Thursday, February 23, 2012

Faster than the speed of light? No

When physicists announced last September that they had potentially detected neutrinos travelling at faster than the speed of light, it created a massive news story and lots of comment on what this result could mean for science.

Now it seems that after repeating the experiments and looking more closely at the experimental setup, the result could just be an error caused by a faulty connection between a GPS unit and a computer.

Read more in my post for the Cork Independent Blog >>

Wednesday, February 22, 2012

For Sale: Ireland's Scientific Heritage

George Boole's former home at Grenville Place in Cork City is now up for sale as an investment 'site'.

For €350,000 you can purchase this large city centre building which was once home to Queen's College Cork's first Professor of Mathematics and the 'Father' of modern algebra.

The house has been in a poor state of repair for some time and a structural collapse and 'making-safe' last year has led to significant damage to the roof and interior of the building.

At the time of the collapse there was significant enthusiasm for this building to be saved and restored. Over 1,200 people signed a petition to have the building urgently repaired and restored.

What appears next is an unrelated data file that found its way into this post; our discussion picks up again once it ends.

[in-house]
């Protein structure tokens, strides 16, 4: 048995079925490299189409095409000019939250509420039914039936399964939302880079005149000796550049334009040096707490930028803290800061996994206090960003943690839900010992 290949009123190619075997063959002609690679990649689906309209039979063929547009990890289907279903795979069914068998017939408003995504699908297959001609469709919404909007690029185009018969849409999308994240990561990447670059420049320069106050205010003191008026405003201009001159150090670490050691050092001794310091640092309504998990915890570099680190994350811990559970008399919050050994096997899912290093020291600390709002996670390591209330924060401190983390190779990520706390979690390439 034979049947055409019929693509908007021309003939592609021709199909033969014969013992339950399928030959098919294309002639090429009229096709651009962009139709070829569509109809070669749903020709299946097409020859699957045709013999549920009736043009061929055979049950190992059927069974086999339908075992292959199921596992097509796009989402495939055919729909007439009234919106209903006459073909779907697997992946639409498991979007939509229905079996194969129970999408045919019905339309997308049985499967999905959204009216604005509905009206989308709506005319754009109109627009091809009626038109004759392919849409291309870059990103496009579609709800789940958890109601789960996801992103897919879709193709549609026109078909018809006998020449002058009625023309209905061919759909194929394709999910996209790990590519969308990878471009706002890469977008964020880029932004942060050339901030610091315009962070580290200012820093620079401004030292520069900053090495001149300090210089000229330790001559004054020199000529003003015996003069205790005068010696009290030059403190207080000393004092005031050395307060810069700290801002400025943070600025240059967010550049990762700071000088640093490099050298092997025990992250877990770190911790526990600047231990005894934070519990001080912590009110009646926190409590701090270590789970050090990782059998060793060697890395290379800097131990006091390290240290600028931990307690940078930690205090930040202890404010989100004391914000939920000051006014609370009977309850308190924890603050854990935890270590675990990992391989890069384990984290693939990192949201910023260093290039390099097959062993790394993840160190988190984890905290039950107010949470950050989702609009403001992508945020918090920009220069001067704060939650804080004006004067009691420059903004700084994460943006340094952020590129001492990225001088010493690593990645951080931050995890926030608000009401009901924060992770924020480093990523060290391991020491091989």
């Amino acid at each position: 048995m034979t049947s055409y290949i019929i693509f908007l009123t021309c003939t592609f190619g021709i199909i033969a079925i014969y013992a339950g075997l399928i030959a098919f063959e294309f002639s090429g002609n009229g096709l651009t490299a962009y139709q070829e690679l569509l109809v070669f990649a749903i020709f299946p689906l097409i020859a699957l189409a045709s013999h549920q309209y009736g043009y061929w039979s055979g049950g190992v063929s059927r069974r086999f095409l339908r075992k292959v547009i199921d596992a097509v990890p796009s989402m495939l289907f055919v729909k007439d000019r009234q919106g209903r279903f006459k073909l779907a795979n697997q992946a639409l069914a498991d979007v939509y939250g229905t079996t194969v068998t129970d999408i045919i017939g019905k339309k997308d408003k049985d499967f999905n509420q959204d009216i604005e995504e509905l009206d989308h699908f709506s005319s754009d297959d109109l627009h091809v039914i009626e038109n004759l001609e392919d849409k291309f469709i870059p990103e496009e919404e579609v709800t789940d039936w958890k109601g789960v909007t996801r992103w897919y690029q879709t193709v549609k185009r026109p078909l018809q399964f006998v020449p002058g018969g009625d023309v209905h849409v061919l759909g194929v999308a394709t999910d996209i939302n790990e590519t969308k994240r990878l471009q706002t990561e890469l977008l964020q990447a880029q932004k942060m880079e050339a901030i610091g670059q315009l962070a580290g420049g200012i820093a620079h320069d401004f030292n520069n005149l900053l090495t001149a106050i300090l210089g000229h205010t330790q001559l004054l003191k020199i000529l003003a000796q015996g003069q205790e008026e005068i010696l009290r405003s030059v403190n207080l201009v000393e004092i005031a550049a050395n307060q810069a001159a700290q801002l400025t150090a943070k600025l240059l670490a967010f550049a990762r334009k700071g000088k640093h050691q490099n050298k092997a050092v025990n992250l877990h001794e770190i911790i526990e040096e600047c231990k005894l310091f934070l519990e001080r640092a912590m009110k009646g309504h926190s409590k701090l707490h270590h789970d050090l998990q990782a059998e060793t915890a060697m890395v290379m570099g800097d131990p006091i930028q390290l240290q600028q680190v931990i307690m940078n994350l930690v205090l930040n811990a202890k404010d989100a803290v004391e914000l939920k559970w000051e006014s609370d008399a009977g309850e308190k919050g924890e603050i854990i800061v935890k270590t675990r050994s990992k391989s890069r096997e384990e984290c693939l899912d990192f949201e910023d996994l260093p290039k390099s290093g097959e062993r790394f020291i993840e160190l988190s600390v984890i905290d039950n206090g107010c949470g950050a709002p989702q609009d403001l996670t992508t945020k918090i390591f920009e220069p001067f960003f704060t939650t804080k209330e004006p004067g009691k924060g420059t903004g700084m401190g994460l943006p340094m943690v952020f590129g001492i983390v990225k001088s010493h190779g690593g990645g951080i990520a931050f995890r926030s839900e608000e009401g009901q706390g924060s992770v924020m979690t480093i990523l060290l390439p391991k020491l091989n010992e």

Now the building is up for sale with Global Properties as an investment site - apparently failing to mention that the building is listed on the Cork City record of protected structures and as such, cannot be demolished.

The property is described as a "Large site adjacent to the Mercy hospital and the Tyndall UCC overlooking the River Lee. Ideally-suited for Medical suites given it’s proximity to the Mercy Hospital".

Irish Examiner columnist and property editor Tommy Barker wrote recently about the property at number 5, Grenville Place suggesting that there was still hope that it could be saved: "While Boole’s house has been badly damaged by ravages of time and a partial building collapse, there’s surely enough IT entrepreneurs and major IT companies in Cork to rescue it in his memory."

It now seems that the time is right for a saviour of this building to emerge. Given Cork City Council's reluctance to get involved (they are still rebuilding quay walls alongside the property more than TWO YEARS after they were destroyed), perhaps Tommy Barker is right; perhaps it is time for the private sector to step up to the plate and make a contribution towards restoring this iconic and historically important building?

More details on Boole, 5 Grenville Place and the rest of this story in my earlier posts on the subject.